By ‘settling in’ to your corset in this way you will avoid some of the pains and aches that have been associated with corset training, probably as a result of people going silly and jumping straight into an 8 hour stint in a new corset!
Tight-lacers love the individuality of customising the body, a lot of modern corset training is practised because the wearer wants to follow their own idea of beauty rather than the reasons of old when corset training was practised to conform to society in the Victorian era. This is by far the biggest change that has taken place within the practise of waist training. Today its about empowering women (and men) rather than constraining them! So I’d like to point out that you should be corset training for you and not your peers, boyfriend, job etc.
So beside customising your body what other uses does the humble corset have? There are actually medical benefits to a tight laced corset. Medical corsets are used for back pain and spine deformaties. If your looking into them for this reason you should ask your doctor to direct you to a specialist. But a much more likely reason for you my readers to be waist training is to loose weight. Corset training is great for helping to reduce your weight. Obviously it needs to be in addition to exercise and a sensible diet but you’ll find you physically can’t eat as much while wearing one. We’ll go into the ins and outs (yes I know, bad pun) of eating and diet in next weeks posts.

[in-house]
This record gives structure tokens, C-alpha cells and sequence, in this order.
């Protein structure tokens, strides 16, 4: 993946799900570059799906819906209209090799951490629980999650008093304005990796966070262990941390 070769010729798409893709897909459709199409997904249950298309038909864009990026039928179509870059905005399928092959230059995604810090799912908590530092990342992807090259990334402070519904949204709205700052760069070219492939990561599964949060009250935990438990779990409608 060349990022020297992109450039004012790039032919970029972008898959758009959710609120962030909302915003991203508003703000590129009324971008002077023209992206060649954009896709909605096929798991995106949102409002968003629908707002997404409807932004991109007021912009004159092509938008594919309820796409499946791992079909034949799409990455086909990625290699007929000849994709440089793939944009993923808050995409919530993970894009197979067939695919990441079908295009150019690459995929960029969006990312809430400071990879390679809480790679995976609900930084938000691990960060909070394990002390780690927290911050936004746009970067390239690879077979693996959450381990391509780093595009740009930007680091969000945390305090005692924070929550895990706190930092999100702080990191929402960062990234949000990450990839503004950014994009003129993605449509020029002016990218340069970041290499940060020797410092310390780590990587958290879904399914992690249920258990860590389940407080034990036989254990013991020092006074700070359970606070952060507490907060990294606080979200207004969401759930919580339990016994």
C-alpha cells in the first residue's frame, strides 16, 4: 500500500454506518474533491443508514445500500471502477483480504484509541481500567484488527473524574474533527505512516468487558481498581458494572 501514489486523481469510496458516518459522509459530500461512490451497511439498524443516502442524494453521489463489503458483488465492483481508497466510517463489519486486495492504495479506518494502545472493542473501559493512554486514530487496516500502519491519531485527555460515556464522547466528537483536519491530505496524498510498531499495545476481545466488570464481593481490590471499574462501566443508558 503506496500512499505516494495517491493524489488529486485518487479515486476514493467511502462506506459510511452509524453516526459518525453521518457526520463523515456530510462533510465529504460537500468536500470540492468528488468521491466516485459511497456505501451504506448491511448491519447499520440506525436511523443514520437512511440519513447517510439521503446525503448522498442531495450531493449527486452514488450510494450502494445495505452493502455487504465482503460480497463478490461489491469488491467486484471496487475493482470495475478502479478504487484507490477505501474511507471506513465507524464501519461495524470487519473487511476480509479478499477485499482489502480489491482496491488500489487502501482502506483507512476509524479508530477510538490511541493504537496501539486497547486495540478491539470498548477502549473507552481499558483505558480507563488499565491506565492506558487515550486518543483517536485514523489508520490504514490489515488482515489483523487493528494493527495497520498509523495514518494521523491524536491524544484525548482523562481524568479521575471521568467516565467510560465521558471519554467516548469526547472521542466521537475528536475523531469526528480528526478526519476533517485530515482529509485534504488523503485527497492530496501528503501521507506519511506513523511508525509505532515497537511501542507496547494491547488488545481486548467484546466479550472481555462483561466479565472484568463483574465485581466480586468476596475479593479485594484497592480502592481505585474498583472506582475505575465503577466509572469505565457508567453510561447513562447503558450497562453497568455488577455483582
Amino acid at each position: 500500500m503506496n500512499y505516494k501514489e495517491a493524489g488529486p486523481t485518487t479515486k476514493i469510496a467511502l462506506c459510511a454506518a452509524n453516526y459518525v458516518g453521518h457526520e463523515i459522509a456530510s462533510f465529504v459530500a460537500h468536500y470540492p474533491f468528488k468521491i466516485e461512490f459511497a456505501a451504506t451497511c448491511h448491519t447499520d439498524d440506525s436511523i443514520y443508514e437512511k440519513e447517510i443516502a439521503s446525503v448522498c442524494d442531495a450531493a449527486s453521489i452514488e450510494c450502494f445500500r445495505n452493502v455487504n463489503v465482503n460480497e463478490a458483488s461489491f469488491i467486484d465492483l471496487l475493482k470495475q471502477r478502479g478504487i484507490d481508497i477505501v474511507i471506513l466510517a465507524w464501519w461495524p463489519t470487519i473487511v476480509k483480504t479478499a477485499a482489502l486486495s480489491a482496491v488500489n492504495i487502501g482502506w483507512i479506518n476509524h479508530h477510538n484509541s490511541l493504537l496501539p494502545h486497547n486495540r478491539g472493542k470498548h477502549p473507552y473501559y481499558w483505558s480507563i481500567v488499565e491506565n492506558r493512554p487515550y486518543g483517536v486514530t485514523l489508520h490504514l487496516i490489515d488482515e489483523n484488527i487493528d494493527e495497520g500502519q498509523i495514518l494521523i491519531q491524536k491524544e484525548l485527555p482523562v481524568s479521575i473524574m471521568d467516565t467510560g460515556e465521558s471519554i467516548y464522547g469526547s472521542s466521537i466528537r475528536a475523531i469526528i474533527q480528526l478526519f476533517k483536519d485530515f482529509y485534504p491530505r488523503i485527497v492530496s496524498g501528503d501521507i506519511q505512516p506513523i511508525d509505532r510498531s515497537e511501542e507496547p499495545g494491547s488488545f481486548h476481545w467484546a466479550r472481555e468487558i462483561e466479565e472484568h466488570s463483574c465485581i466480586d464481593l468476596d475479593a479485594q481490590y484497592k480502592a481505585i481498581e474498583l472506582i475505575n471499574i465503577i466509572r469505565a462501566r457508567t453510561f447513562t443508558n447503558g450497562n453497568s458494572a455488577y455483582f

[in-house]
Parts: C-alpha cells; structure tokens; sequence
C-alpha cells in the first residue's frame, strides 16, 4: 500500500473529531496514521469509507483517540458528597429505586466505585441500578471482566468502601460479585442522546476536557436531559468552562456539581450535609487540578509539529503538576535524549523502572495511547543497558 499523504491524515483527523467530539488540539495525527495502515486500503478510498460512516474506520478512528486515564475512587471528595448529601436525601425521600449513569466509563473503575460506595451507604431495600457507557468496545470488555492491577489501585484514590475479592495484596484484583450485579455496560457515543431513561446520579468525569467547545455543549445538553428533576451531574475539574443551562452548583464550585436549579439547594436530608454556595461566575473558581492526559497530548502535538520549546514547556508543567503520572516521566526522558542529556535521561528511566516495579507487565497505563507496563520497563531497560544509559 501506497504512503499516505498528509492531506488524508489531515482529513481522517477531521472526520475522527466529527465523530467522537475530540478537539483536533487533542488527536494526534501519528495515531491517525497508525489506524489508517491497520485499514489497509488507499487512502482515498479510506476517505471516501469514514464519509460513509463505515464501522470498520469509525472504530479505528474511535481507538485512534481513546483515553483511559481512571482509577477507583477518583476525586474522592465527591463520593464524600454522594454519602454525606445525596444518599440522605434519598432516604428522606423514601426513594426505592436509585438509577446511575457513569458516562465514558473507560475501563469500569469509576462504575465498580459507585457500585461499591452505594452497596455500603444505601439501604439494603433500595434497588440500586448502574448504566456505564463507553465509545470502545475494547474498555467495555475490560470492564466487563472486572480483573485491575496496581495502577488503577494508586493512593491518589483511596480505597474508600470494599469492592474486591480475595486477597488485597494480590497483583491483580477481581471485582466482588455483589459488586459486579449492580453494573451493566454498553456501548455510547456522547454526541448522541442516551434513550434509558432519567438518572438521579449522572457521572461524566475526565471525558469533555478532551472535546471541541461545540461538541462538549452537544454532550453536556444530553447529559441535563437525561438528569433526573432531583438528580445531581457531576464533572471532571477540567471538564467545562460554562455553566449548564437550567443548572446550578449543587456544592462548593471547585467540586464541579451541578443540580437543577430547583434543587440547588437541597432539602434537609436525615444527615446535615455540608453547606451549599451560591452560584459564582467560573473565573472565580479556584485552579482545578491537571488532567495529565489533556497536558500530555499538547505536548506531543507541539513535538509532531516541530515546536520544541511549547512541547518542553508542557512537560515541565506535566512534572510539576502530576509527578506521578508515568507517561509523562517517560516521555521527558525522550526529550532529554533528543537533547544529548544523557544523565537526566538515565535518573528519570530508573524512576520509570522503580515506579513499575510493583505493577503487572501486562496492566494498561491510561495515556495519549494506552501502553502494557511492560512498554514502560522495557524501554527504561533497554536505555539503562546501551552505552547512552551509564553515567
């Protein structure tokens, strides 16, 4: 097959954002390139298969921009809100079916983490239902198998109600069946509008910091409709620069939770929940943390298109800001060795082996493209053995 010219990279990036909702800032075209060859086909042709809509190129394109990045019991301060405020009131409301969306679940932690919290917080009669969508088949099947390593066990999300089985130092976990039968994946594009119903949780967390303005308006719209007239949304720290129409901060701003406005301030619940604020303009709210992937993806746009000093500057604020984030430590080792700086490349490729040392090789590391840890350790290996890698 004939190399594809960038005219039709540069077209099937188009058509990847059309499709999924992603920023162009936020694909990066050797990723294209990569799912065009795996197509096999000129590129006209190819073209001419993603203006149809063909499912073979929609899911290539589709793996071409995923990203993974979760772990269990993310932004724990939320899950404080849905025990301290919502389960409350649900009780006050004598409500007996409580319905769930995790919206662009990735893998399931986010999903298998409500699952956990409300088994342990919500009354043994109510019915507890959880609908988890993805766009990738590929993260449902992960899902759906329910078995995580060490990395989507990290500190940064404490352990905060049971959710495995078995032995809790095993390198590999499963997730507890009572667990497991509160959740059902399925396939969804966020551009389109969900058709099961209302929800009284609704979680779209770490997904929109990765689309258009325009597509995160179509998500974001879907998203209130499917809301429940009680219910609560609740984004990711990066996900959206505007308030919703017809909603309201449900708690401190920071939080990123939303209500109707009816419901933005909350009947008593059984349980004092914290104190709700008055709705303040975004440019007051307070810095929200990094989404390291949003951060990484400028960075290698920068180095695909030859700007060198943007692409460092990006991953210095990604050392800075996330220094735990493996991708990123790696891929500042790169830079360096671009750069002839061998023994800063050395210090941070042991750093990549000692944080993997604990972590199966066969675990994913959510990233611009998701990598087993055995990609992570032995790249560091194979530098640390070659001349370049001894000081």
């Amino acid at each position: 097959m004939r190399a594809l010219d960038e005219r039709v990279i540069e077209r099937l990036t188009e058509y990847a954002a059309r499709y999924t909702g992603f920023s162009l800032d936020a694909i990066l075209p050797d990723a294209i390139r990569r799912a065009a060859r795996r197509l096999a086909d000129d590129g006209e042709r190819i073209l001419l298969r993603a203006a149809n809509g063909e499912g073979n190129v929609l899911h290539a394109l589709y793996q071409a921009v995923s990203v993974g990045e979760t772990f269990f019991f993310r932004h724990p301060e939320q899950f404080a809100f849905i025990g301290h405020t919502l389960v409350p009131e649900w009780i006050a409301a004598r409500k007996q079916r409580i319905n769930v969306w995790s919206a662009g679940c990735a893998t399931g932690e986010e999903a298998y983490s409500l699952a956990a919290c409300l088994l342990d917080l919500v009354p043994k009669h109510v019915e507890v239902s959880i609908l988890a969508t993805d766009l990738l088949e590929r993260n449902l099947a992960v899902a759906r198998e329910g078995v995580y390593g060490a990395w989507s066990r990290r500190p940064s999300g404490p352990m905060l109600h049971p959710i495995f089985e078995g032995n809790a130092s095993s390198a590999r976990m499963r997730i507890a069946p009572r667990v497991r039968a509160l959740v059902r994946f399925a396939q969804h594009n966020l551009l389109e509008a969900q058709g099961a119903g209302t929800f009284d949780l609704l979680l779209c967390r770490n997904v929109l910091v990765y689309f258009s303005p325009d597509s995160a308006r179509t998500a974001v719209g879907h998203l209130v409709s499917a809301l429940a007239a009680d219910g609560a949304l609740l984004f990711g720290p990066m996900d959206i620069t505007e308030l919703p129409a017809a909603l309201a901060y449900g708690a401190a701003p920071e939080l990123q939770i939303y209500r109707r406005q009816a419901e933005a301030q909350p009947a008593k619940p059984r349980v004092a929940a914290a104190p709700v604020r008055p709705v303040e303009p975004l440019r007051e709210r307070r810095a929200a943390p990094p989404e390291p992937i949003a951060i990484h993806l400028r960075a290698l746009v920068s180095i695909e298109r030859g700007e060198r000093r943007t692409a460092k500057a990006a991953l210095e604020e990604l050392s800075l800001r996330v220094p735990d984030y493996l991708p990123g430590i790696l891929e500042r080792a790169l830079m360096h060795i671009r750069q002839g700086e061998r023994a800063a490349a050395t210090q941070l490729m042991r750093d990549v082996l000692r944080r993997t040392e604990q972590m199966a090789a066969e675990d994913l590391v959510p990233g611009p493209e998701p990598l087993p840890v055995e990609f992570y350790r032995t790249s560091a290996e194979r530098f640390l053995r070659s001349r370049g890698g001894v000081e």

You can easily use the ‘rabbit ears’ method of lacing your corset training corset to make getting into your corset unassisted supper easy. It involves lacing the corset in the traditional criss crossed method until you get to the waist line, then leaving two big loops of lace (the loops represent the rabbit ears) then continuing to the bottom where you tie them off and cut off the excess. You need to leave the loops long enough to completely loosen the corset to the point where you can put it on/take it off easily. You then pull the loops to tighten the corset and tie them in a bow. The knot at the bottom of the corset never gets untied, unless you want to change or replace the laces. Here’s a diagram of the lacing for rabbit ears, if you have a waist tape on your corset training corset make the loops at this point.
You can then easily loop the rabbit ears over a door handle if you need an extra hand while tight lacing. You then just walk away from the door, using your body weight to tighten the corset. I posted some photos of my friend using the door handle method back in 2011 – check out the post of her first corset training corset lacing here
Here’s one of the photos to illustrate how easy it is to loop the ‘rabbit ears’ over a pair of door handles.